The history of Nashville’s drinking water

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An aerial view of Nashville in 1940 featuring the Eighth Avenue Reservoir — the reservoir was later covered in 1974 to keep out any outside debris. | Photo via Tennessee State Library and Archives

Table of Contents

How well do you know your local H2O? To continue our Drink Up Week, we’re diving into the history of Nashville’s water system.

🚰 History

Over the past two centuries, new water infrastructure has been built to supply this vital resource to our growing city. In fact, the first settlers of Nashville chose the Fort Nashborough site because of the availability of pure water from a nearby spring. 40 years later, the town purchased the rights to a pump system that delivered water from the Fort Nashborough spring to the public square, establishing the city’s first water system.

🚰 Timeline

  • 1833 | After a fire destroyed the first system, engineer Albert Stein was hired to design + build the city’s second water system. The water was pumped from the river into a reservoir on Rolling Mill Hill.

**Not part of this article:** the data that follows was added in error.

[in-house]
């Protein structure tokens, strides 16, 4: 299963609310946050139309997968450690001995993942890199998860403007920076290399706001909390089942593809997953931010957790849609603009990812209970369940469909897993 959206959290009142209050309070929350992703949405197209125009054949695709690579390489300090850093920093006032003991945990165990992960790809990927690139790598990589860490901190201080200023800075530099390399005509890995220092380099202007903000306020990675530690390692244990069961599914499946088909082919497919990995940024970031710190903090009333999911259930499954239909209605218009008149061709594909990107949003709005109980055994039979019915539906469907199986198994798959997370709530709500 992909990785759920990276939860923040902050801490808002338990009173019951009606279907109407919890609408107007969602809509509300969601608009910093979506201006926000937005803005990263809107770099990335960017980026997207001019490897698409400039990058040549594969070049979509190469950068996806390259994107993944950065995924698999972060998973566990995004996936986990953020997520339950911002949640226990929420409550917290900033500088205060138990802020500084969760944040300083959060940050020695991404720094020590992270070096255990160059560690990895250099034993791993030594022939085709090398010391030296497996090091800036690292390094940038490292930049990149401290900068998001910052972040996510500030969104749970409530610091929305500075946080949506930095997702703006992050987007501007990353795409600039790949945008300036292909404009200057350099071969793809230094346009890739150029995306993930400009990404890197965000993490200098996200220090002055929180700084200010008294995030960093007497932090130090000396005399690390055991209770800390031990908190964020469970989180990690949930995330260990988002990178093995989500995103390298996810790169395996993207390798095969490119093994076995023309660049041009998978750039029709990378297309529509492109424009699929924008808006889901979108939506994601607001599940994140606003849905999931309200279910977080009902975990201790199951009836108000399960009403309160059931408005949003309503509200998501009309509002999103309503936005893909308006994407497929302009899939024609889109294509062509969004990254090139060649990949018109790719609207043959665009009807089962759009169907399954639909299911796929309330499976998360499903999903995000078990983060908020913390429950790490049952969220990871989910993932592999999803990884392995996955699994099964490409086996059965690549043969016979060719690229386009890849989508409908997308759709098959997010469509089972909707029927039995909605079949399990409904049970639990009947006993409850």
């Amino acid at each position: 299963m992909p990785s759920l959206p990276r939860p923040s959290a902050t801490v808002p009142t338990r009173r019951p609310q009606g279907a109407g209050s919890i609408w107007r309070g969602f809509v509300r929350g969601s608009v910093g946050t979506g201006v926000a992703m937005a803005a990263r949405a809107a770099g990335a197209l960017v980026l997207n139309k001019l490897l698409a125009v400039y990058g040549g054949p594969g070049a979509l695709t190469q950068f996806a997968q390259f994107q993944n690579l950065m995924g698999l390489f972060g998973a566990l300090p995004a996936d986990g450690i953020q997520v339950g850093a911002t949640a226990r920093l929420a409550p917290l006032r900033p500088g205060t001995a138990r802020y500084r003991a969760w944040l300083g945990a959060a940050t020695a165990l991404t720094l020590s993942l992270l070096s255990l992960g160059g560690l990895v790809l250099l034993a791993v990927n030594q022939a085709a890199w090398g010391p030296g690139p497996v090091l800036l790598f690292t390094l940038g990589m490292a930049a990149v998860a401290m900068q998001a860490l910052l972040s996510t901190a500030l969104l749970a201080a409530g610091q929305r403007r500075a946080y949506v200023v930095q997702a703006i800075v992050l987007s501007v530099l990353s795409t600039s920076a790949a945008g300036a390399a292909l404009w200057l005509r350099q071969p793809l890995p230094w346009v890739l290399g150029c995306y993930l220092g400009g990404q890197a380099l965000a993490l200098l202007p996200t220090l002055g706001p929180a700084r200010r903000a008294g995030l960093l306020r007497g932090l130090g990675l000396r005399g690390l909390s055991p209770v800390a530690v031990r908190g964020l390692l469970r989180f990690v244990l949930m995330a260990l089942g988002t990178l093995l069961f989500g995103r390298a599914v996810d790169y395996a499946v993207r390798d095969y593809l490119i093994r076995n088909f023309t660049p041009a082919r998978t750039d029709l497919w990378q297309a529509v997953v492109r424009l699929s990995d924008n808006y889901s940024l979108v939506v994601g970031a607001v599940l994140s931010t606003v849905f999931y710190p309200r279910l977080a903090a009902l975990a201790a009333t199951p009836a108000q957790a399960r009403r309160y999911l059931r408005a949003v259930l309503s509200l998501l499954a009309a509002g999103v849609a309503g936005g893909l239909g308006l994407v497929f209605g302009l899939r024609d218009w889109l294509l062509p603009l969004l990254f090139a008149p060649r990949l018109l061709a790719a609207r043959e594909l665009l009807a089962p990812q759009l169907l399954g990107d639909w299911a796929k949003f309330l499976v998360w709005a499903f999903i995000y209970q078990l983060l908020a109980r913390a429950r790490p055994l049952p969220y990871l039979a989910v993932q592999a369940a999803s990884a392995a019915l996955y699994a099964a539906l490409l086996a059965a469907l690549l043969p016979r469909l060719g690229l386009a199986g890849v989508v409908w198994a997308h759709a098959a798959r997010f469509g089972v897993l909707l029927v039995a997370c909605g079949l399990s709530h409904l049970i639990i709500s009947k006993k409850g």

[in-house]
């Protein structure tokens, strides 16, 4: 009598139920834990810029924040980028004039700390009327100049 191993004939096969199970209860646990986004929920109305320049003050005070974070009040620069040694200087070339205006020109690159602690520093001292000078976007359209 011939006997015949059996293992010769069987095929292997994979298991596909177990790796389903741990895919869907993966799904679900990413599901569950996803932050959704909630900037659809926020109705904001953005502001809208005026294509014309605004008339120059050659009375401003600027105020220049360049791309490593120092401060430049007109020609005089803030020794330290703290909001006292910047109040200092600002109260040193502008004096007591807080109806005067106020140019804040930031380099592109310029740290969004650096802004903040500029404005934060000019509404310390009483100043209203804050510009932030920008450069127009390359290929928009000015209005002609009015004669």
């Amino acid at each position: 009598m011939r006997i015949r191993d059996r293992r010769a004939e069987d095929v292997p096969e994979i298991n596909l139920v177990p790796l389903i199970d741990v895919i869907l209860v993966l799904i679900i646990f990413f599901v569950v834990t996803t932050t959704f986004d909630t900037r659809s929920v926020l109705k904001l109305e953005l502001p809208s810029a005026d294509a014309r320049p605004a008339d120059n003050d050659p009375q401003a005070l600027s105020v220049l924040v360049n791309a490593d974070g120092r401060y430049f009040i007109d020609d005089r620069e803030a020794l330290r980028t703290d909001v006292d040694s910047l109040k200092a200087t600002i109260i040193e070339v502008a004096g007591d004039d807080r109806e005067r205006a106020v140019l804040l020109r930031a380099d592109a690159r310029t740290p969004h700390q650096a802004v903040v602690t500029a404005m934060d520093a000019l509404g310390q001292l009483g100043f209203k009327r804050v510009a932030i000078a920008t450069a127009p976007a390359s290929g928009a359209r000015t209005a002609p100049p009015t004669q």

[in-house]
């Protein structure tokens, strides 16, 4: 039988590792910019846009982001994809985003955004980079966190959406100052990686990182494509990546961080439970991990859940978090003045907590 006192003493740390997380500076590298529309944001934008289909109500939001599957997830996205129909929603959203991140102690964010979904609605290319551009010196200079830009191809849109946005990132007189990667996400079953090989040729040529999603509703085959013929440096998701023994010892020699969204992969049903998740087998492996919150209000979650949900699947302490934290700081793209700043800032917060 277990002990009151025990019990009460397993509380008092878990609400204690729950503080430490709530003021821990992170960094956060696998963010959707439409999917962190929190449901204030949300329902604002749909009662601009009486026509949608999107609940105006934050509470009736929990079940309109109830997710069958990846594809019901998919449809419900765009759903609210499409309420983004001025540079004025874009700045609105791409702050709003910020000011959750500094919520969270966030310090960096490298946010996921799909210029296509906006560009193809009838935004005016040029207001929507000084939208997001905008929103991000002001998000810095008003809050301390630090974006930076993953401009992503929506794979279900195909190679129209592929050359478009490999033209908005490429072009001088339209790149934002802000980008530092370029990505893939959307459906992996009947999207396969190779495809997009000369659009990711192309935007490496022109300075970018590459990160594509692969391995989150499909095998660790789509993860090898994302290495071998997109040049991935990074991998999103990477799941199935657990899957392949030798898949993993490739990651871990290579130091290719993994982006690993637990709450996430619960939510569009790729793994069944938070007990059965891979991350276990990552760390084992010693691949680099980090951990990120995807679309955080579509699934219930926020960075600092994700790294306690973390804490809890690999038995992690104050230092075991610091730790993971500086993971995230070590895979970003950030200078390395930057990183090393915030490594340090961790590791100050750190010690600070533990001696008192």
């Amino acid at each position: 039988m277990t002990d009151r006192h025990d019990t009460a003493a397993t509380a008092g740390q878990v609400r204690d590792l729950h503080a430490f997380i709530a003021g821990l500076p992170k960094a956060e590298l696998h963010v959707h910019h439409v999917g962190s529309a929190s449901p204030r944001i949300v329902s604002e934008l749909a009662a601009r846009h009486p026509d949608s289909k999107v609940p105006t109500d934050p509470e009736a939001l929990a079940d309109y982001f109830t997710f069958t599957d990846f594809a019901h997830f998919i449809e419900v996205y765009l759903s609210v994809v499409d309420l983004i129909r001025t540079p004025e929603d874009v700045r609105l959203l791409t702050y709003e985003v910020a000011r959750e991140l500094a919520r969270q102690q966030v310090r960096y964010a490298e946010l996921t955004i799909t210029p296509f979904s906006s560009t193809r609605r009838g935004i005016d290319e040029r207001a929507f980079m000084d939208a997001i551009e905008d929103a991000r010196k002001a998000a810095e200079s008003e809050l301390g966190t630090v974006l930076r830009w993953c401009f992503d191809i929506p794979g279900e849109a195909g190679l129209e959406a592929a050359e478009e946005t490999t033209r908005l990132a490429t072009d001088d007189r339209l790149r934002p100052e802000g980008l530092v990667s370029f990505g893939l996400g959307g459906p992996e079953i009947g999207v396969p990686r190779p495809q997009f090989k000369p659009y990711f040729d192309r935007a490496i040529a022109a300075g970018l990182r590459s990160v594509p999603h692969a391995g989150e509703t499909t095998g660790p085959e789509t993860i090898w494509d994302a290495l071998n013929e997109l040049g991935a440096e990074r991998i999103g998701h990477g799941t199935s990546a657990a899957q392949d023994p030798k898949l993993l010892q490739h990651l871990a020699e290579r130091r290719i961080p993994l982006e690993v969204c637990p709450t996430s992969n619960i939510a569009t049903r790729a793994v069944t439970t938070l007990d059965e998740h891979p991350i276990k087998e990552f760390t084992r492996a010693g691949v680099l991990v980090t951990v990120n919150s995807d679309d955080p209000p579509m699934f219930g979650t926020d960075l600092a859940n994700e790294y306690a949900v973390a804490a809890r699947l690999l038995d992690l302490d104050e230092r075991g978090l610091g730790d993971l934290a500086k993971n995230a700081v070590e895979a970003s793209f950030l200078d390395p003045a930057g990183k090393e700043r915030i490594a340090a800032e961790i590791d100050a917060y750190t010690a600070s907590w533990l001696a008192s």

• 1877 | In response to cholera outbreaks in the 1860-70s, the city embarked on its first attempt to clean the drinking water (the water system was not chemically treated until the early 20th century).
  • 1889 | The George Reyer Pumping Station on Omohundro Drive + the Eighth Avenue Reservoir are completed to handle the increased demand for water. The Eighth Avenue Reservoir has a capacity of 50 million gallons and is Nashville’s largest water reservoir.
  • 1912 | The Eighth Avenue Reservoir’s east wall breaks open just after midnight on Nov. 5, releasing 25 million gallons of water and destroying many homes near the fairgrounds.
  • 1953 | Nashville becomes the second city in Tennessee following Milan to fluoridate drinking water.
  • 1978 | The K.R. Harrington Water Treatment Plant opens.
  • 2016 | Metro Water Services transitions from chlorine to bleach for drinking water disinfection.

🚰 By the numbers

  • Nashville has more than 3,000 miles of water mains (up from 2,750 ft in 1931) that service 215,000+ customers.
  • Metro Water Services has two water treatment plants — K.R. Harrington and Omohundro — that collectively treat ~180 million gallons of water per day.
  • Metro Water Services oversees 37 reservoirs, 55 pumping stations, and 21,000+ fire hydrants.

🚰 Resources

Curious about drinking water quality in Nashville? Go beyond the kitchen sink + learn more about the city’s water system with the following resources:

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